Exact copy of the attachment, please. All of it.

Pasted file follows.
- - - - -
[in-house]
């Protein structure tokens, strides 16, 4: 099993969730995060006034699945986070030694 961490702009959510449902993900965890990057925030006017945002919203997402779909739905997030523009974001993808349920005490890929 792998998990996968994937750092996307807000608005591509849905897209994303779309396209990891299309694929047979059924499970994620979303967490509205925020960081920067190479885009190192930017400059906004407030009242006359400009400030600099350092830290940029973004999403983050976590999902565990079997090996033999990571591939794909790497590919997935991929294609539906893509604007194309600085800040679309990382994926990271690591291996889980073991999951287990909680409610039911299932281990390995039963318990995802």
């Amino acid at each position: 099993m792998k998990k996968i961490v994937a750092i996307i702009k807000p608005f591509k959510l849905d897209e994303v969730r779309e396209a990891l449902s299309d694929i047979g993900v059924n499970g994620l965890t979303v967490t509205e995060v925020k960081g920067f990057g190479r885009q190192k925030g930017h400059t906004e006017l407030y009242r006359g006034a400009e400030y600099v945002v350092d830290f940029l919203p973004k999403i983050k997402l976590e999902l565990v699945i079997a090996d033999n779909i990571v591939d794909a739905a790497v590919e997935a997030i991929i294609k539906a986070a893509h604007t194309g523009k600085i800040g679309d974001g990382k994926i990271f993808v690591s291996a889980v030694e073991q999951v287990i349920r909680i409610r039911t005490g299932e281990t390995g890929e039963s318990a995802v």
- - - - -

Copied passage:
[in-house]
């Protein structure tokens, strides 16, 4: 099993969730995060006034699945986070030694 961490702009959510449902993900965890990057925030006017945002919203997402779909739905997030523009974001993808349920005490890929 792998998990996968994937750092996307807000608005591509849905897209994303779309396209990891299309694929047979059924499970994620979303967490509205925020960081920067190479885009190192930017400059906004407030009242006359400009400030600099350092830290940029973004999403983050976590999902565990079997090996033999990571591939794909790497590919997935991929294609539906893509604007194309600085800040679309990382994926990271690591291996889980073991999951287990909680409610039911299932281990390995039963318990995802």
């Amino acid at each position: 099993m792998k998990k996968i961490v994937a750092i996307i702009k807000p608005f591509k959510l849905d897209e994303v969730r779309e396209a990891l449902s299309d694929i047979g993900v059924n499970g994620l965890t979303v967490t509205e995060v925020k960081g920067f990057g190479r885009q190192k925030g930017h400059t906004e006017l407030y009242r006359g006034a400009e400030y600099v945002v350092d830290f940029l919203p973004k999403i983050k997402l976590e999902l565990v699945i079997a090996d033999n779909i990571v591939d794909a739905a790497v590919e997935a997030i991929i294609k539906a986070a893509h604007t194309g523009k600085i800040g679309d974001g990382k994926i990271f993808v690591s291996a889980v030694e073991q999951v287990i349920r909680i409610r039911t005490g299932e281990t390995g890929e039963s318990a995802v």